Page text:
My younger kids have Spring Break this week. It is SO nice to take a break from the daily grind of getting up early, before school/work chaos, the day running around to pre/post natals, home, dinner, then administrative work and family time. I enjoy sitting around in my jammies for the morning and being leisurely, eating decadent things for breakfast and enjoying a slow cup of coffee.
I am happily expecting a couple of births this week. I haven't had a birth in 2 weeks, and this is a really long time for me to go without attending one. I'm excited to reconnect to that energy again. After my last child was born, I took a few months off from going to births, and I would find myself calling my colleagues and students every couple of days to hear new birth stories. It just never gets old.
I think about what I'll do someday when or if I retire from going to births. Probably teach and write about birth full time, most likely. And travel the world. I had my first children quite young, and continued having a baby here and there until I was 35, so a lot of travel has not been so feasible. Until then, though, there are still so so many things to do. I would love to do a shamanic herbalist apprenticeship with Susun Weed. I want to study osteopathy. I want to do more in depth midwifery studies. It's not that I want to practice as a midwife. Not at all. But I appreciate learning as much about something I'm dedicated to as possible.
I may be going away a bit this September and get the opportunity to learn some more technical midwifery skills, though that's not the intent of the trip. I'll keep you posted on this as the plans shape up.
What I have really enjoyed about knowing about the midwifery approach to maternity care, being a consumer and a witness, is talking about it with the friendly doctors I work with. When they're open to it, they're quite fascinated. On occasion I will be with a nervous resident and a woman will be insisting on staying in her hand-and-knees position to birth her babe, and I've been able to talk the resident through it to some extent if they've open to hearing it, giving them little tips on how I've seem midwives do it. or at least reassure them the baby can certainly come out this way, as I've seen it many many times and know it's possible, having birthed in that position myself, as a matter of fact. It's a very interesting part of my job, to evoke interest in what those crazy midwives are doing in out-of-hospital births. I so wish the system was such that midwives could do some skill enrichment workshops with doctors so all the docs could catch babies in different positions with confidence. This would create so much more opportunity for women to have better births in the hospital. But alas, I can't see this happening for a long time, given the general feelings of animosity between doctors and midwives here.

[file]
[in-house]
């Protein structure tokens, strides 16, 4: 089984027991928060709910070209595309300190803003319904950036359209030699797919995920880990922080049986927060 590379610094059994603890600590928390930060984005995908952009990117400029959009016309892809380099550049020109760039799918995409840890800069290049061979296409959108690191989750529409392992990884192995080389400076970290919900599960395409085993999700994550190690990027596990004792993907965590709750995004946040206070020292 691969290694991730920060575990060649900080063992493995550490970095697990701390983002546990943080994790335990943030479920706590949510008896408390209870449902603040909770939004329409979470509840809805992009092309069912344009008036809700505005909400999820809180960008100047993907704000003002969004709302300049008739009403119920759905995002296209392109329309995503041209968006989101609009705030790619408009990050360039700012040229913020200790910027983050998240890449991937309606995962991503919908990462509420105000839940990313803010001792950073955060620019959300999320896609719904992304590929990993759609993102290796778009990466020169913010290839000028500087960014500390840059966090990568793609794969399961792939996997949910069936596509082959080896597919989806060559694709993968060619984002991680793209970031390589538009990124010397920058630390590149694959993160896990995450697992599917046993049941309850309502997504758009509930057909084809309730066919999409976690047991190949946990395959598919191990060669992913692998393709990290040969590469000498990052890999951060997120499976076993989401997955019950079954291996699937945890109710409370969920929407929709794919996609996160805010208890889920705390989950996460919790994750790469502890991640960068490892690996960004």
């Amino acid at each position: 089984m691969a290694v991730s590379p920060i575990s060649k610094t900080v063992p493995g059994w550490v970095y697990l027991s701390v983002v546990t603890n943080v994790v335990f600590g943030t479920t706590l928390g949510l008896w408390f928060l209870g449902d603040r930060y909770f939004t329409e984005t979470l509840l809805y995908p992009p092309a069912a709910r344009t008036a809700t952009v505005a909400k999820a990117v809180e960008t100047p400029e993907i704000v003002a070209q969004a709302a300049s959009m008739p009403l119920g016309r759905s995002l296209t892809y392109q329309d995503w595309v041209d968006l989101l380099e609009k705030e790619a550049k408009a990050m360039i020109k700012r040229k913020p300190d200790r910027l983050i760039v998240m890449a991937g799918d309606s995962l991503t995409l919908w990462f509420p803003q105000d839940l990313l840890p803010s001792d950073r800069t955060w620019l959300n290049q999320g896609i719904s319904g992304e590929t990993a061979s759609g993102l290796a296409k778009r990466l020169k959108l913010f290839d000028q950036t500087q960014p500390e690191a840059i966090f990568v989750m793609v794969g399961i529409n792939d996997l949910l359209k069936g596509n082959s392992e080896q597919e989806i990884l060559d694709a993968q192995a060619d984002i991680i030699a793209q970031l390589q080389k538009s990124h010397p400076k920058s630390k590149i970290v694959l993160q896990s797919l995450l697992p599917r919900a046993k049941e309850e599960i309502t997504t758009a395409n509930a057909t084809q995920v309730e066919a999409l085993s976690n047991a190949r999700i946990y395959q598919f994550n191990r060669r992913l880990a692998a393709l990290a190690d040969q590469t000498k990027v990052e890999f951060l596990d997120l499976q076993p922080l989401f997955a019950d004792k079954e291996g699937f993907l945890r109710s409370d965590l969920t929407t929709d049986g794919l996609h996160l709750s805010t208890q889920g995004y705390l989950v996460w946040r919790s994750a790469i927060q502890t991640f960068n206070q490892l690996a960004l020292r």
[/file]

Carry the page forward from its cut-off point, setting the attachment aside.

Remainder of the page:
As a doula, I seem to be in a unique position. Most of the doctors I work with trust me and know I'm not out to practice midwifery "on" their patients. My clients are all very aware of who their primary caregivers are, and know I don't take responsibility for monitoring their babies or checking their cervices at home. So the doctors know I know who calls the clinical shots. This clear boundary seems to be one of the keys to that trust. I don't remove monitors without permission or fiddle with IVs or try to catch a baby before the doctor gets there, as I know some doulas have the reputation of doing. They also see the results of their patients having doula care, and most are now definite supporters of doula attended births. In fact, my doula colleague Rivka and I have been approached on occasion by family doctors and nurses to potentially do some doula training for medical/nursing students. We did a workshop once with family doctors on non-pharmaceutical pain relief in labour. Now THAT was exciting, as we generated some inspiration. Though I'm not a midwife, I am a natural birth ambassador within a high-tech system, witnessing births from every point in the spectrum, and it is a powerful position to be in, as I can do some serious seed planting in the hopes of creating a little more gentleness within this system.
In any case, I feel a more in-depth blog steeping on that subject, but I'll leave it for now, and go enjoy my kids, who seem to be in a pile, wrestling on the floor with the dog and their dad. I'm jumping in!